Neither Baker nor Bradshaw was drawn to the attention of this Court when considering Bone. But s 462(1) was not in issue in Bone. There was no need to refer to Baker unless it was intended to argue that the reasoning in Baker applied to s 462(4). Had that occurred Baker would have been followed in so far as it was necessary to deal with s 462(1). This Court is bound by its own previous decisions unless it is demonstrated quite clearly that they are almost certainly wrong. The principles were summarised in Sweeney v Volunteer Marine Rescue Currumbin Inc:
“An intermediate Court of Appeal will usually follow its own decisions. In Nguyen v Nguyen (1989-1990) 169 CLR 245 at 269, Dawson, Toohey and McHugh JJ noted:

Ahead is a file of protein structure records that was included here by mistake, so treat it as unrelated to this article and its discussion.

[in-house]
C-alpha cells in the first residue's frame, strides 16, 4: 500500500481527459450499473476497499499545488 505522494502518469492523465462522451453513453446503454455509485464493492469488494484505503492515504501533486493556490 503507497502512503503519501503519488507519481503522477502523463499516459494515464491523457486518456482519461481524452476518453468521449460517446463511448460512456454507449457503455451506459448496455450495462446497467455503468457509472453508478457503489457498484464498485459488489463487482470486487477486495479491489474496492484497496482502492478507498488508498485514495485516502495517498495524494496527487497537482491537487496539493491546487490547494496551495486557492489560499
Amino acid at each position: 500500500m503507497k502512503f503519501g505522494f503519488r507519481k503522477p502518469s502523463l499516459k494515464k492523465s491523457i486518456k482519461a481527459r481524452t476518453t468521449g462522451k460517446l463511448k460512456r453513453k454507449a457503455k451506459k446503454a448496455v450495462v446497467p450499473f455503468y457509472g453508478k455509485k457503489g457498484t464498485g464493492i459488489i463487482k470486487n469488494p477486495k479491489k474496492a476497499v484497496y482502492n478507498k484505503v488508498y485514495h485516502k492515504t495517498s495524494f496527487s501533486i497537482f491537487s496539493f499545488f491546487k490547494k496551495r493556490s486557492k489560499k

‘Where a Court of Appeal holds itself free to depart from an earlier decision, it should do so cautiously and only when compelled to the conclusion that the earlier decision is wrong. The occasions upon which the departure from the previous authority is warranted are infrequent and exceptional and pose no real threat to the doctrine of precedent and the predictability of the law (see Queensland v The Commonwealth per Aickin J).’
The circumstances in which an intermediate appellate court will be free to depart from its previous decisions were discussed more fully by the Federal Court in a recent case of Telstra Corp Ltd v Treloar  FCA 1170; N 644 of 1999, 22 September 2000 at  to . The following comments at  to  are particularly apposite to the present case: